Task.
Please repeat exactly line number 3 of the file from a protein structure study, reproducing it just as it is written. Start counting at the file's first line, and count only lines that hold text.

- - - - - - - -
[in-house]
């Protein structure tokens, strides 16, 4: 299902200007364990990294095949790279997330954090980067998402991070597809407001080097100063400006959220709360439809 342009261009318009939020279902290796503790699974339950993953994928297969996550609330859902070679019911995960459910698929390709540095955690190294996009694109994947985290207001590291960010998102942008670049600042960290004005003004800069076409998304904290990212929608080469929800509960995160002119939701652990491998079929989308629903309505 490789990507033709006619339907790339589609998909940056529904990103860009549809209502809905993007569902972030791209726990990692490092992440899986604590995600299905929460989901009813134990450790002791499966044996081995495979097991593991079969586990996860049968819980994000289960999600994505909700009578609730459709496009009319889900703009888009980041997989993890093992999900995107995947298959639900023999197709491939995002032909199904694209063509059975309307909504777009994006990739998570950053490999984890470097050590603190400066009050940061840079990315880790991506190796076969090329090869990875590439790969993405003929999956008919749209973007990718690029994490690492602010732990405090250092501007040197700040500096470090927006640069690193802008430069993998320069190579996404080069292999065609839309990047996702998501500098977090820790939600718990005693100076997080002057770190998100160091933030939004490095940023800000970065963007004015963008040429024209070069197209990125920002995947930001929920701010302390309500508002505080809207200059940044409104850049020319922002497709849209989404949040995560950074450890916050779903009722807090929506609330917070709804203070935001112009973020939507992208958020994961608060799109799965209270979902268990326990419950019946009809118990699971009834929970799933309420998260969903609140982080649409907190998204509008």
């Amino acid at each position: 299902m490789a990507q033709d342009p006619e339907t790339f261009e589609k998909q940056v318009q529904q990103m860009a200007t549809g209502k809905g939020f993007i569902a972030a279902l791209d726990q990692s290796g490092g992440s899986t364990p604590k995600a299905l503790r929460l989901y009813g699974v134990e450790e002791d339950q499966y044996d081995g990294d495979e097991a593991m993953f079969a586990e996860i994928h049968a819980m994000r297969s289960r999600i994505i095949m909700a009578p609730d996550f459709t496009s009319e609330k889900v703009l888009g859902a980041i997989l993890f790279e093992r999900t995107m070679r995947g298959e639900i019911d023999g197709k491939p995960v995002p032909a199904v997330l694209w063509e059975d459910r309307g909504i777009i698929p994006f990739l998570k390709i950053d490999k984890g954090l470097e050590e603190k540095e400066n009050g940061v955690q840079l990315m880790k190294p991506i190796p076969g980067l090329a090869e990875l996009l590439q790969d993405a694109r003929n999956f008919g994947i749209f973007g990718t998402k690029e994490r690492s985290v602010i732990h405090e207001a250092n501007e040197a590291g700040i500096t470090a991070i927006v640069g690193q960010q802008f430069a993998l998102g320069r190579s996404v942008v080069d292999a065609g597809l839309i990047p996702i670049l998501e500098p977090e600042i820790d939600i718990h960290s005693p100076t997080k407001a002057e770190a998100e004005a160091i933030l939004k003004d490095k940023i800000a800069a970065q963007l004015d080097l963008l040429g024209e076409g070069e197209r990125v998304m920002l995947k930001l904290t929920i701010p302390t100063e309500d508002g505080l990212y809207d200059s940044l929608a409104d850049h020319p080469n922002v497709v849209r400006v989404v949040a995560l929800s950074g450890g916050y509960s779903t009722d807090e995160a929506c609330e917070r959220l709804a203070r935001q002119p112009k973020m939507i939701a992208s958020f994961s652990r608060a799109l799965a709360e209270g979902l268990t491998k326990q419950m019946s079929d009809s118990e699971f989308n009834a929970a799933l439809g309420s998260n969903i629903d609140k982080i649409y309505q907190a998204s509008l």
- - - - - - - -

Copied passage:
């Amino acid at each position: 299902m490789a990507q033709d342009p006619e339907t790339f261009e589609k998909q940056v318009q529904q990103m860009a200007t549809g209502k809905g939020f993007i569902a972030a279902l791209d726990q990692s290796g490092g992440s899986t364990p604590k995600a299905l503790r929460l989901y009813g699974v134990e450790e002791d339950q499966y044996d081995g990294d495979e097991a593991m993953f079969a586990e996860i994928h049968a819980m994000r297969s289960r999600i994505i095949m909700a009578p609730d996550f459709t496009s009319e609330k889900v703009l888009g859902a980041i997989l993890f790279e093992r999900t995107m070679r995947g298959e639900i019911d023999g197709k491939p995960v995002p032909a199904v997330l694209w063509e059975d459910r309307g909504i777009i698929p994006f990739l998570k390709i950053d490999k984890g954090l470097e050590e603190k540095e400066n009050g940061v955690q840079l990315m880790k190294p991506i190796p076969g980067l090329a090869e990875l996009l590439q790969d993405a694109r003929n999956f008919g994947i749209f973007g990718t998402k690029e994490r690492s985290v602010i732990h405090e207001a250092n501007e040197a590291g700040i500096t470090a991070i927006v640069g690193q960010q802008f430069a993998l998102g320069r190579s996404v942008v080069d292999a065609g597809l839309i990047p996702i670049l998501e500098p977090e600042i820790d939600i718990h960290s005693p100076t997080k407001a002057e770190a998100e004005a160091i933030l939004k003004d490095k940023i800000a800069a970065q963007l004015d080097l963008l040429g024209e076409g070069e197209r990125v998304m920002l995947k930001l904290t929920i701010p302390t100063e309500d508002g505080l990212y809207d200059s940044l929608a409104d850049h020319p080469n922002v497709v849209r400006v989404v949040a995560l929800s950074g450890g916050y509960s779903t009722d807090e995160a929506c609330e917070r959220l709804a203070r935001q002119p112009k973020m939507i939701a992208s958020f994961s652990r608060a799109l799965a709360e209270g979902l268990t491998k326990q419950m019946s079929d009809s118990e699971f989308n009834a929970a799933l439809g309420s998260n969903i629903d609140k982080i649409y309505q907190a998204s509008l």